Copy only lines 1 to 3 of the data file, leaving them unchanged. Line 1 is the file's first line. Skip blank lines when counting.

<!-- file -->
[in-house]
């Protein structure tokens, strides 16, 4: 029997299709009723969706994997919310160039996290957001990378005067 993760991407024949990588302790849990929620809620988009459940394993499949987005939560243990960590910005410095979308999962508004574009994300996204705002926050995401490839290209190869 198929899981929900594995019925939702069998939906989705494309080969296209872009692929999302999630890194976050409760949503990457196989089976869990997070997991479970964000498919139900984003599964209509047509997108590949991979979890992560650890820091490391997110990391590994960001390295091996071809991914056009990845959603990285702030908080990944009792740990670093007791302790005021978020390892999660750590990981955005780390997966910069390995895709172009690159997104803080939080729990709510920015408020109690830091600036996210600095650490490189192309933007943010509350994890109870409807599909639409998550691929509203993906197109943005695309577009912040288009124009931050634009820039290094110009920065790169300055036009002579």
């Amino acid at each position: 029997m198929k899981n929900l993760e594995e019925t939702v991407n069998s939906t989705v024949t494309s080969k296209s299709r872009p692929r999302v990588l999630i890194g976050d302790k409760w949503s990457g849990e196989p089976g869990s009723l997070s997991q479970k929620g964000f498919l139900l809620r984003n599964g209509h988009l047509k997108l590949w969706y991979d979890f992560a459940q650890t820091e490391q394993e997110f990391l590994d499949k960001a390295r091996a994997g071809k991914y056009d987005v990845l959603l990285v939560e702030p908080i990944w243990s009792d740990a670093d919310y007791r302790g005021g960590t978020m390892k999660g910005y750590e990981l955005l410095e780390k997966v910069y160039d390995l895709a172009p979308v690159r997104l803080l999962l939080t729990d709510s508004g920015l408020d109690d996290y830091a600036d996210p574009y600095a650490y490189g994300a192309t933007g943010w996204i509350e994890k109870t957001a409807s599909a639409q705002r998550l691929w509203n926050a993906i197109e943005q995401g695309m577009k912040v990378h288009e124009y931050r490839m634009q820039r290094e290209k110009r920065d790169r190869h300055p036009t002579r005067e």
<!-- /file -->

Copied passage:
[in-house]
């Protein structure tokens, strides 16, 4: 029997299709009723969706994997919310160039996290957001990378005067 993760991407024949990588302790849990929620809620988009459940394993499949987005939560243990960590910005410095979308999962508004574009994300996204705002926050995401490839290209190869 198929899981929900594995019925939702069998939906989705494309080969296209872009692929999302999630890194976050409760949503990457196989089976869990997070997991479970964000498919139900984003599964209509047509997108590949991979979890992560650890820091490391997110990391590994960001390295091996071809991914056009990845959603990285702030908080990944009792740990670093007791302790005021978020390892999660750590990981955005780390997966910069390995895709172009690159997104803080939080729990709510920015408020109690830091600036996210600095650490490189192309933007943010509350994890109870409807599909639409998550691929509203993906197109943005695309577009912040288009124009931050634009820039290094110009920065790169300055036009002579």
């Amino acid at each position: 029997m198929k899981n929900l993760e594995e019925t939702v991407n069998s939906t989705v024949t494309s080969k296209s299709r872009p692929r999302v990588l999630i890194g976050d302790k409760w949503s990457g849990e196989p089976g869990s009723l997070s997991q479970k929620g964000f498919l139900l809620r984003n599964g209509h988009l047509k997108l590949w969706y991979d979890f992560a459940q650890t820091e490391q394993e997110f990391l590994d499949k960001a390295r091996a994997g071809k991914y056009d987005v990845l959603l990285v939560e702030p908080i990944w243990s009792d740990a670093d919310y007791r302790g005021g960590t978020m390892k999660g910005y750590e990981l955005l410095e780390k997966v910069y160039d390995l895709a172009p979308v690159r997104l803080l999962l939080t729990d709510s508004g920015l408020d109690d996290y830091a600036d996210p574009y600095a650490y490189g994300a192309t933007g943010w996204i509350e994890k109870t957001a409807s599909a639409q705002r998550l691929w509203n926050a993906i197109e943005q995401g695309m577009k912040v990378h288009e124009y931050r490839m634009q820039r290094e290209k110009r920065d790169r190869h300055p036009t002579r005067e």